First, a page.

The bar exam is just four days away. I foresee one tiny problem…
I’ve been studying at the Barnes & Noble, every day, next to this lady who wears the same black and white dress every day and talks nonstop. At first it was annoying as hell, and I’d move away from her…but little by little, I’ve gotten used to her (usually socialist) nonstop blabber. Now I wonder whether I’ll be able to focus during the real exam without it.
But considering the fact that ibaby (the Illinois Bar administrators) doesn’t even allow test takers to bring cell phones into the testing site, something tells me they wouldn’t be okay with me bringing the study buddy lady along.
Today I studied for three hours at the Gold Coast Barnes & Noble. Around hour two, I took a break and asked one of the store workers whether I could sign the in-store LAWYER BOY copies. (I’m told that authors do this.)
“This one is your book?” the store clerk asked.
“Can I see some identification?”
“You’re joking me.”
“I’m not joking you; I have to see identification.”
“There’s a picture of me in the jacket flap.”
The guy looked at the picture, then back to me, then back to the picture, then back to me.
“Let me get you a pen.”
“Wait….do a lot of people come in here asking to sign books they haven’t written?”
“You’d be surprised.”
“It’s happened more than once.”
“Have YOU seen it happen?”
“Let’s just say, it’s happened more than once.”
Come on. That’s just crazy. Under what circumstance would somebody do that? I’m skeptical…
IN OTHER NEWS
I’m doing my first of two book readings tomorrow. FRIDAY JULY 11th at 7PM at the BOOK CELLAR in Lincoln Square. (That’s right off the Brown Line Western stop.) If you’ve got nothing else going on, come on by. There’ll be magic tricks and wine. Plus you can meet my dad, Lawyer Man.
LAWYER BOY doesn’t come out until Tuesday, but my local Barnes & Noble was selling the book today. They had four copies of the book on the “Hardcover New Releases” table, and one of them was propped up on a bookstand.
I went to that Barnes & Noble to study for the bar exam—22 more days (!)—but ended up spending my time hovering nearby my book, waiting for somebody to pick it up. Trouble was, this bookstore is in Chicago’s business district, and nobody really goes there on weekends.
But FINALLY, some guy carrying two or three other books picked up LAWYER BOY and flipped though it for five whole minutes. He read the jacket description. Read the blurbs. Read a random page. But then he put it back on the bookstand.
“Didn’t make the cut?” I said.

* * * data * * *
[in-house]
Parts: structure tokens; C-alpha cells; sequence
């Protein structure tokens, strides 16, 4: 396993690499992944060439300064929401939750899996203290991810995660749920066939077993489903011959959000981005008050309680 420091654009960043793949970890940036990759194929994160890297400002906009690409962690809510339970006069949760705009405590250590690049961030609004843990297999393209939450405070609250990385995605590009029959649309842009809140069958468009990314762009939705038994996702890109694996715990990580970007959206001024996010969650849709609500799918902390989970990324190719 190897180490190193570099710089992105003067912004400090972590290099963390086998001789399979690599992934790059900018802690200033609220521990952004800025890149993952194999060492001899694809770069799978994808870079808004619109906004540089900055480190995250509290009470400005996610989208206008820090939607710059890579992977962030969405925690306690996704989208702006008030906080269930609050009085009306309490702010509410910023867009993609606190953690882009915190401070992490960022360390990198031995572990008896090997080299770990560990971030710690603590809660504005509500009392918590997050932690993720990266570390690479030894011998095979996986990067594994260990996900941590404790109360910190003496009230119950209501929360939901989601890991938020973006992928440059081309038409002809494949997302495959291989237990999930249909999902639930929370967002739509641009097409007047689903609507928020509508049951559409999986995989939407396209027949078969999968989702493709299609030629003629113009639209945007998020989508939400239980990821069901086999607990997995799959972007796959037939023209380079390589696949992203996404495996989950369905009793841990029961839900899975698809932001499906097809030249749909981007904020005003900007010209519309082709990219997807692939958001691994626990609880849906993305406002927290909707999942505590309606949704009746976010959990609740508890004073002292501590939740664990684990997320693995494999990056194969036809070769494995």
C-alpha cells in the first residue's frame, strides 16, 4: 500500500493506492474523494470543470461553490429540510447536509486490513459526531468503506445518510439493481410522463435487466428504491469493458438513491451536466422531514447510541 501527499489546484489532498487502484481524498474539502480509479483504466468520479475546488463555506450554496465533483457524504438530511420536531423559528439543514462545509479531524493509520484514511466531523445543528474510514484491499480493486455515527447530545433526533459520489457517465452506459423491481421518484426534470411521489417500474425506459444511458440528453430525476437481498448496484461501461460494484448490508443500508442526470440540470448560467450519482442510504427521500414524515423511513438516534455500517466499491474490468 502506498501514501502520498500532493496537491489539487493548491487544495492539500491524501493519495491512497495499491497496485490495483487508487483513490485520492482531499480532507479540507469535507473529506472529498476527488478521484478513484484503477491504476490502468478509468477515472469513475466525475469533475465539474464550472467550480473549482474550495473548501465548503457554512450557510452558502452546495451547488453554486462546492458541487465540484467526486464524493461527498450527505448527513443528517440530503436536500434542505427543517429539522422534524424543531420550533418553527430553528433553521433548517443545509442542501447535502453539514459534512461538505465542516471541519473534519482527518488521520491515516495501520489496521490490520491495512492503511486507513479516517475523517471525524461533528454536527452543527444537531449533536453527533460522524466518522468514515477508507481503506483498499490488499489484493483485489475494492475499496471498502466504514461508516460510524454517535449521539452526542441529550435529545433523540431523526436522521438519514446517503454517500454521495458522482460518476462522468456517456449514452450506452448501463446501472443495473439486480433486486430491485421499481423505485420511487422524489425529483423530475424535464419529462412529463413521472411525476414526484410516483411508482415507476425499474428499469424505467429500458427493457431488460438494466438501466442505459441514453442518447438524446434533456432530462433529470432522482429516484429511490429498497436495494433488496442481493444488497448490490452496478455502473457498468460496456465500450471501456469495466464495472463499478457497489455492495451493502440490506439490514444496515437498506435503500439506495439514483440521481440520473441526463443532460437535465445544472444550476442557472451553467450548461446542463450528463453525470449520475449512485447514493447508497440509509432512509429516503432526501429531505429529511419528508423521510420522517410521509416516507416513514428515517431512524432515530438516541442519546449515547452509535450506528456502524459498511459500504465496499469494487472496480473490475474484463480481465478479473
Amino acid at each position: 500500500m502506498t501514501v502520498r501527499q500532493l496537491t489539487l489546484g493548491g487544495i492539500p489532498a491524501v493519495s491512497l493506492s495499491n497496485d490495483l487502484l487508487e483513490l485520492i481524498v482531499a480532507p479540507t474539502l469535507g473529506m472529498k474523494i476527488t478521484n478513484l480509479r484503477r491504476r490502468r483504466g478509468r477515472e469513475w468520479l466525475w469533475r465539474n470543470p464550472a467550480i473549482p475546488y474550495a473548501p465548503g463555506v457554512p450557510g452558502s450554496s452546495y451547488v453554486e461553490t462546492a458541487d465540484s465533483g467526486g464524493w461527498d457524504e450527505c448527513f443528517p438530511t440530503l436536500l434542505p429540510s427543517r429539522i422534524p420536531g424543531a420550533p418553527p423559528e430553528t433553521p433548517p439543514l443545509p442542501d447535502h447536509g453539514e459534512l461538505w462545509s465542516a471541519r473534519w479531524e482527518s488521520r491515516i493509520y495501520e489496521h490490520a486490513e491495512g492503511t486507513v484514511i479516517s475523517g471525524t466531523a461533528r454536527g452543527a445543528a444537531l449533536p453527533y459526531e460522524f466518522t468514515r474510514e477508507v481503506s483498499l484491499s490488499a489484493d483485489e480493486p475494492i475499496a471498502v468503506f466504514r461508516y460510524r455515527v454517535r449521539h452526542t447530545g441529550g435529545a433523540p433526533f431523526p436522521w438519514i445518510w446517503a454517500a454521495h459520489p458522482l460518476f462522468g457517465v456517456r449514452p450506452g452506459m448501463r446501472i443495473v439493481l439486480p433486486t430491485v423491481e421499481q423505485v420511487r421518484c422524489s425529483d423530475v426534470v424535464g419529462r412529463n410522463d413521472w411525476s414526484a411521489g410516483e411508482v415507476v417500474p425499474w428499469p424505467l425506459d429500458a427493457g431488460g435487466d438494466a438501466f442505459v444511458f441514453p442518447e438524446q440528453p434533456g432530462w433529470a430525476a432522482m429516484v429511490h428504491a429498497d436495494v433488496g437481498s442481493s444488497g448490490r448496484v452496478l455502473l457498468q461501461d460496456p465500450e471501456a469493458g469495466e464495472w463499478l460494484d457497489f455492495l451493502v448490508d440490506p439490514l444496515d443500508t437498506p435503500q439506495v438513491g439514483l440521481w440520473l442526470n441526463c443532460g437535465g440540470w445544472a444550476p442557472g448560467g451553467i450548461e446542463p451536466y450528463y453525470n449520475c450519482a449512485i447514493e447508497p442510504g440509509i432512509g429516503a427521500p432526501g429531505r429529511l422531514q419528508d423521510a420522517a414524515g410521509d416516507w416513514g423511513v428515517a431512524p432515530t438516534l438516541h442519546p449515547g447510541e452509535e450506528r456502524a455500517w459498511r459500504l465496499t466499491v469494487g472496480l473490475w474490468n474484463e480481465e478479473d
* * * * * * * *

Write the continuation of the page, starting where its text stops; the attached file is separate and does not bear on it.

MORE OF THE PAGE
“Excuse me?” he replied.
“You flipped through the book for like five minutes. And it looked like you were into it. You only flipped through that other book you’re holding for like sixty seconds. What the hell?”
“Do we know each other?”
The guy’s name, I learned, was Sam. Sam was in town for a summer clerkship at BigLaw…and I’m pleased to report he ended up buying a copy of Lawyer Boy. And no I don’t feel weird about talking somebody into buying my book; I’m panning to persuade people for a living, after all.
I met this girl in the bookstore yesterday and I’m pretty sure she thinks I’m a total liar. But not without reason; here’s how our conversation went:
LB: “I’m Ricky.”
V: “I’m Victoria”
LB: “Really? I just wrote this book and I named the female lead character Victoria!”
LB: “So, Victoria, where’d you do school?”
LB: “I went to the University of Michigan too!”
V: “Oh, not University of Michigan. I mean I went to school in Michigan, the state. I went to Michigan State University, though.”
LB: “I went to Michigan State too. I transferred…”
It was all 100% true, of course, but how could I expect her to believe it.
I came back to Michigan for the week to see my friends and family, and to study for the bar. I do most of my studying at the Barnes & Noble by my parents’ house. It’s been my favorite study location for a decade, only last year, that started to change when the nearby retirement homes started bussing their female residents to the bookstore to 1) play bridge, 2) ask me whether I would marry their granddaughters.
These women are loud and I can’t get much reading done with them around. Apparently I’m not alone; a few months ago, the store put up signs that say, “Game playing is welcome before noon and after 5pm.” The rule was perfect because that’s when I study.
So…the past few days, two groups of four women have been flouting the prohibition. And the Barnes & Noble café workers didn’t have the guts to enforce the prohibition.
Sure, NOW it’s just two groups of four women…but next month…
The “Broken Window Theory” of crime prevention says that it is easier to solve a small problem before it becomes a big problem. For example, if one person spray paints the side of a building a small area you want to clean that area up before more people add their spray paint tags to the building making it a big issue.
Wikipedia explains that Mayor Giuliani used the Broken Window theory when he had the police strictly enforce the law against subway fare evasion, and stopped public drinkers, urinators, and the "squeegee men" who had been wiping windshields of stopped cars and demanding payment. Rates of both petty and serious crime fell suddenly and significantly, and continued to drop for the following ten years.
So….should I print the wikipedia Broken Window Theory entry out and give it to the Barnes & Noble workers anonymously?